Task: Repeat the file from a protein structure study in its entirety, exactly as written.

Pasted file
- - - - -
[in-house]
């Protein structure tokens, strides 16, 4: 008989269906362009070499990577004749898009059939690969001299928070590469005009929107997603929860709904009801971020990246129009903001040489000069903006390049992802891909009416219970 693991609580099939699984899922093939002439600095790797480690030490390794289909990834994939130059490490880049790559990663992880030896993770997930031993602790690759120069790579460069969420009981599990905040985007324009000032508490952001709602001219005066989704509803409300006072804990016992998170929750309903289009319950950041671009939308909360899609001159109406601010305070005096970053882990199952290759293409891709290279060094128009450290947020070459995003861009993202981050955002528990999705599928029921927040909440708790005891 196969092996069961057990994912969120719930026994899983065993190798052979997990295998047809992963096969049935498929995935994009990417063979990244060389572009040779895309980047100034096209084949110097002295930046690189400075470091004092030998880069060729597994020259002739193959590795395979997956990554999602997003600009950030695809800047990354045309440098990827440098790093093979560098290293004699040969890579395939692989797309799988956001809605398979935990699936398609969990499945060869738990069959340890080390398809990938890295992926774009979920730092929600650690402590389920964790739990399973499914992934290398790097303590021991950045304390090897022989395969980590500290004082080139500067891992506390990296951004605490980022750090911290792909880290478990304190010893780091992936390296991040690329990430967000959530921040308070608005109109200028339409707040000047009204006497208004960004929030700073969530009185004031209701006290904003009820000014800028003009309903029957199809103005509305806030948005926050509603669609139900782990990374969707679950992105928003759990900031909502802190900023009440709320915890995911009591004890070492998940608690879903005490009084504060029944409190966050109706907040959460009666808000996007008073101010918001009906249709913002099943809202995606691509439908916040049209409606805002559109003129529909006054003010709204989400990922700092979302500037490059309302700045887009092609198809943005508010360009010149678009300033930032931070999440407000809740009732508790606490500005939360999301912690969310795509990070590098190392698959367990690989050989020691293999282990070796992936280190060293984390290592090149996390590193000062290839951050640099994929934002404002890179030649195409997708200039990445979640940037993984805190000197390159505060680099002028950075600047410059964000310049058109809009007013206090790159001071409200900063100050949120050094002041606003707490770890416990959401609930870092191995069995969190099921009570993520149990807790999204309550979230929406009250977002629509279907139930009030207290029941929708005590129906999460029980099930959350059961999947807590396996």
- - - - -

[in-house]
């Protein structure tokens, strides 16, 4: 008989269906362009070499990577004749898009059939690969001299928070590469005009929107997603929860709904009801971020990246129009903001040489000069903006390049992802891909009416219970 693991609580099939699984899922093939002439600095790797480690030490390794289909990834994939130059490490880049790559990663992880030896993770997930031993602790690759120069790579460069969420009981599990905040985007324009000032508490952001709602001219005066989704509803409300006072804990016992998170929750309903289009319950950041671009939308909360899609001159109406601010305070005096970053882990199952290759293409891709290279060094128009450290947020070459995003861009993202981050955002528990999705599928029921927040909440708790005891 196969092996069961057990994912969120719930026994899983065993190798052979997990295998047809992963096969049935498929995935994009990417063979990244060389572009040779895309980047100034096209084949110097002295930046690189400075470091004092030998880069060729597994020259002739193959590795395979997956990554999602997003600009950030695809800047990354045309440098990827440098790093093979560098290293004699040969890579395939692989797309799988956001809605398979935990699936398609969990499945060869738990069959340890080390398809990938890295992926774009979920730092929600650690402590389920964790739990399973499914992934290398790097303590021991950045304390090897022989395969980590500290004082080139500067891992506390990296951004605490980022750090911290792909880290478990304190010893780091992936390296991040690329990430967000959530921040308070608005109109200028339409707040000047009204006497208004960004929030700073969530009185004031209701006290904003009820000014800028003009309903029957199809103005509305806030948005926050509603669609139900782990990374969707679950992105928003759990900031909502802190900023009440709320915890995911009591004890070492998940608690879903005490009084504060029944409190966050109706907040959460009666808000996007008073101010918001009906249709913002099943809202995606691509439908916040049209409606805002559109003129529909006054003010709204989400990922700092979302500037490059309302700045887009092609198809943005508010360009010149678009300033930032931070999440407000809740009732508790606490500005939360999301912690969310795509990070590098190392698959367990690989050989020691293999282990070796992936280190060293984390290592090149996390590193000062290839951050640099994929934002404002890179030649195409997708200039990445979640940037993984805190000197390159505060680099002028950075600047410059964000310049058109809009007013206090790159001071409200900063100050949120050094002041606003707490770890416990959401609930870092191995069995969190099921009570993520149990807790999204309550979230929406009250977002629509279907139930009030207290029941929708005590129906999460029980099930959350059961999947807590396996």